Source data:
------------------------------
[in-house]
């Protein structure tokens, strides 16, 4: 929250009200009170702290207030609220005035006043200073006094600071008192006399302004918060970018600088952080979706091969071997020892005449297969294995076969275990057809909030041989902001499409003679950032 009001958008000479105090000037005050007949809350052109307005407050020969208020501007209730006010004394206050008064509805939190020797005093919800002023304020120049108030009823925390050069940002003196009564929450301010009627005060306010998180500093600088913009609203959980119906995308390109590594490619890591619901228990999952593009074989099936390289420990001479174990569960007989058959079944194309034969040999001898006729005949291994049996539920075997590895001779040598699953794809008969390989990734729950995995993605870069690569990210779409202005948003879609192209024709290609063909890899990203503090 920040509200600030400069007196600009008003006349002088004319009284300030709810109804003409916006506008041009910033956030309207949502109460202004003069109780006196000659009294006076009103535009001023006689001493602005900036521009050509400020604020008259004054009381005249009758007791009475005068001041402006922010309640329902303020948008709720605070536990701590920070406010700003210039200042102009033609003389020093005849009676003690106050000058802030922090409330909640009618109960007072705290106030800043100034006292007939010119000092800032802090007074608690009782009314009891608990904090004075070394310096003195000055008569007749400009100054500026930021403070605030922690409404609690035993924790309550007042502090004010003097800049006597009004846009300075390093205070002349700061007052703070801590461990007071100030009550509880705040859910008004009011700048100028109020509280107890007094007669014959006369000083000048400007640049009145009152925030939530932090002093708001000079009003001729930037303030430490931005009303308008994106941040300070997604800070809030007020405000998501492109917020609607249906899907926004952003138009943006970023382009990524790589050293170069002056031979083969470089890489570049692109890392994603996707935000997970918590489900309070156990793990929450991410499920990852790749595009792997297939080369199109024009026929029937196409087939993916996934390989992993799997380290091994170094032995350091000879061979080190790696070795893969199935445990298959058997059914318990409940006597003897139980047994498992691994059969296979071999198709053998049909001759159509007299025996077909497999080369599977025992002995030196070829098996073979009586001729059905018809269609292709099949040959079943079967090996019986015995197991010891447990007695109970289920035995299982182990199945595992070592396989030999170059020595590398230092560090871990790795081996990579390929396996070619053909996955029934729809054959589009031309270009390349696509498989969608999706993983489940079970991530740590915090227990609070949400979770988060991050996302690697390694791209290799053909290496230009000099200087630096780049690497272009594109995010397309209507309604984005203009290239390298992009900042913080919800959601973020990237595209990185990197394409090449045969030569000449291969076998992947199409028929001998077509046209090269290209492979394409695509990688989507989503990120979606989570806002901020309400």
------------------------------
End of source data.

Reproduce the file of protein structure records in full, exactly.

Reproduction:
[in-house]
């Protein structure tokens, strides 16, 4: 929250009200009170702290207030609220005035006043200073006094600071008192006399302004918060970018600088952080979706091969071997020892005449297969294995076969275990057809909030041989902001499409003679950032 009001958008000479105090000037005050007949809350052109307005407050020969208020501007209730006010004394206050008064509805939190020797005093919800002023304020120049108030009823925390050069940002003196009564929450301010009627005060306010998180500093600088913009609203959980119906995308390109590594490619890591619901228990999952593009074989099936390289420990001479174990569960007989058959079944194309034969040999001898006729005949291994049996539920075997590895001779040598699953794809008969390989990734729950995995993605870069690569990210779409202005948003879609192209024709290609063909890899990203503090 920040509200600030400069007196600009008003006349002088004319009284300030709810109804003409916006506008041009910033956030309207949502109460202004003069109780006196000659009294006076009103535009001023006689001493602005900036521009050509400020604020008259004054009381005249009758007791009475005068001041402006922010309640329902303020948008709720605070536990701590920070406010700003210039200042102009033609003389020093005849009676003690106050000058802030922090409330909640009618109960007072705290106030800043100034006292007939010119000092800032802090007074608690009782009314009891608990904090004075070394310096003195000055008569007749400009100054500026930021403070605030922690409404609690035993924790309550007042502090004010003097800049006597009004846009300075390093205070002349700061007052703070801590461990007071100030009550509880705040859910008004009011700048100028109020509280107890007094007669014959006369000083000048400007640049009145009152925030939530932090002093708001000079009003001729930037303030430490931005009303308008994106941040300070997604800070809030007020405000998501492109917020609607249906899907926004952003138009943006970023382009990524790589050293170069002056031979083969470089890489570049692109890392994603996707935000997970918590489900309070156990793990929450991410499920990852790749595009792997297939080369199109024009026929029937196409087939993916996934390989992993799997380290091994170094032995350091000879061979080190790696070795893969199935445990298959058997059914318990409940006597003897139980047994498992691994059969296979071999198709053998049909001759159509007299025996077909497999080369599977025992002995030196070829098996073979009586001729059905018809269609292709099949040959079943079967090996019986015995197991010891447990007695109970289920035995299982182990199945595992070592396989030999170059020595590398230092560090871990790795081996990579390929396996070619053909996955029934729809054959589009031309270009390349696509498989969608999706993983489940079970991530740590915090227990609070949400979770988060991050996302690697390694791209290799053909290496230009000099200087630096780049690497272009594109995010397309209507309604984005203009290239390298992009900042913080919800959601973020990237595209990185990197394409090449045969030569000449291969076998992947199409028929001998077509046209090269290209492979394409695509990688989507989503990120979606989570806002901020309400």